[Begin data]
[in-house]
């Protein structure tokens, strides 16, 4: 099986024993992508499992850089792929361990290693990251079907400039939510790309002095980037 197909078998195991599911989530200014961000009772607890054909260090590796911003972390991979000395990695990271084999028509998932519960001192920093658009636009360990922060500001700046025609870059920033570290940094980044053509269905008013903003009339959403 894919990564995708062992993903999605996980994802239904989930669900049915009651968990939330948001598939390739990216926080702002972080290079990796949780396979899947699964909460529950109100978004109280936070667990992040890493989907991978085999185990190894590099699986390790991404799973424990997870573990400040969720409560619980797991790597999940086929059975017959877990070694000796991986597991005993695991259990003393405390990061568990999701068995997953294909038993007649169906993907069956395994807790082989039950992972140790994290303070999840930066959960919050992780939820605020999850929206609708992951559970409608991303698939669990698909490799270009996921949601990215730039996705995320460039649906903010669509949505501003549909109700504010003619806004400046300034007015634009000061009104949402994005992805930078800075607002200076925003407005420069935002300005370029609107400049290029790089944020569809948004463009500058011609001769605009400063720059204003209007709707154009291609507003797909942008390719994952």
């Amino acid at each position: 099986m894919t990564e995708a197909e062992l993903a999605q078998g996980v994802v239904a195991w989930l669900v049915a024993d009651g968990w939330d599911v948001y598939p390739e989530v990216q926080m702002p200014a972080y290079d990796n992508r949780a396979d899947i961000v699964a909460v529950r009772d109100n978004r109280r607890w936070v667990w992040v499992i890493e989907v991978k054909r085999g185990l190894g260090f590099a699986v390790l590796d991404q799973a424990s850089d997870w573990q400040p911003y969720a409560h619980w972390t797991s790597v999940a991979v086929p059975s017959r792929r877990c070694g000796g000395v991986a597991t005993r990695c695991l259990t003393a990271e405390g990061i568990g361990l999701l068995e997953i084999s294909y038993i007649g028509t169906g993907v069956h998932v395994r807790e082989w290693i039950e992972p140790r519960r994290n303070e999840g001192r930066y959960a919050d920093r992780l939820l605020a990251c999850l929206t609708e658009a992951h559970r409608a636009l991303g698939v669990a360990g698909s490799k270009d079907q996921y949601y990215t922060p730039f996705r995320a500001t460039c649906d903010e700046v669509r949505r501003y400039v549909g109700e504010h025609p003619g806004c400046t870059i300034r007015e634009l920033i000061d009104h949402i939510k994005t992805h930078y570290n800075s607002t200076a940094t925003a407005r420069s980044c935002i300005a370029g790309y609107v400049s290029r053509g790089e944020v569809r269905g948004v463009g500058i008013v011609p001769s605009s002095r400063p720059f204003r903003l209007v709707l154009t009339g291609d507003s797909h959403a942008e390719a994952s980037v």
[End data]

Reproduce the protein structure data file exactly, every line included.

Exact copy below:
[in-house]
């Protein structure tokens, strides 16, 4: 099986024993992508499992850089792929361990290693990251079907400039939510790309002095980037 197909078998195991599911989530200014961000009772607890054909260090590796911003972390991979000395990695990271084999028509998932519960001192920093658009636009360990922060500001700046025609870059920033570290940094980044053509269905008013903003009339959403 894919990564995708062992993903999605996980994802239904989930669900049915009651968990939330948001598939390739990216926080702002972080290079990796949780396979899947699964909460529950109100978004109280936070667990992040890493989907991978085999185990190894590099699986390790991404799973424990997870573990400040969720409560619980797991790597999940086929059975017959877990070694000796991986597991005993695991259990003393405390990061568990999701068995997953294909038993007649169906993907069956395994807790082989039950992972140790994290303070999840930066959960919050992780939820605020999850929206609708992951559970409608991303698939669990698909490799270009996921949601990215730039996705995320460039649906903010669509949505501003549909109700504010003619806004400046300034007015634009000061009104949402994005992805930078800075607002200076925003407005420069935002300005370029609107400049290029790089944020569809948004463009500058011609001769605009400063720059204003209007709707154009291609507003797909942008390719994952």
């Amino acid at each position: 099986m894919t990564e995708a197909e062992l993903a999605q078998g996980v994802v239904a195991w989930l669900v049915a024993d009651g968990w939330d599911v948001y598939p390739e989530v990216q926080m702002p200014a972080y290079d990796n992508r949780a396979d899947i961000v699964a909460v529950r009772d109100n978004r109280r607890w936070v667990w992040v499992i890493e989907v991978k054909r085999g185990l190894g260090f590099a699986v390790l590796d991404q799973a424990s850089d997870w573990q400040p911003y969720a409560h619980w972390t797991s790597v999940a991979v086929p059975s017959r792929r877990c070694g000796g000395v991986a597991t005993r990695c695991l259990t003393a990271e405390g990061i568990g361990l999701l068995e997953i084999s294909y038993i007649g028509t169906g993907v069956h998932v395994r807790e082989w290693i039950e992972p140790r519960r994290n303070e999840g001192r930066y959960a919050d920093r992780l939820l605020a990251c999850l929206t609708e658009a992951h559970r409608a636009l991303g698939v669990a360990g698909s490799k270009d079907q996921y949601y990215t922060p730039f996705r995320a500001t460039c649906d903010e700046v669509r949505r501003y400039v549909g109700e504010h025609p003619g806004c400046t870059i300034r007015e634009l920033i000061d009104h949402i939510k994005t992805h930078y570290n800075s607002t200076a940094t925003a407005r420069s980044c935002i300005a370029g790309y609107v400049s290029r053509g790089e944020v569809r269905g948004v463009g500058i008013v011609p001769s605009s002095r400063p720059f204003r903003l209007v709707l154009t009339g291609d507003s797909h959403a942008e390719a994952s980037v």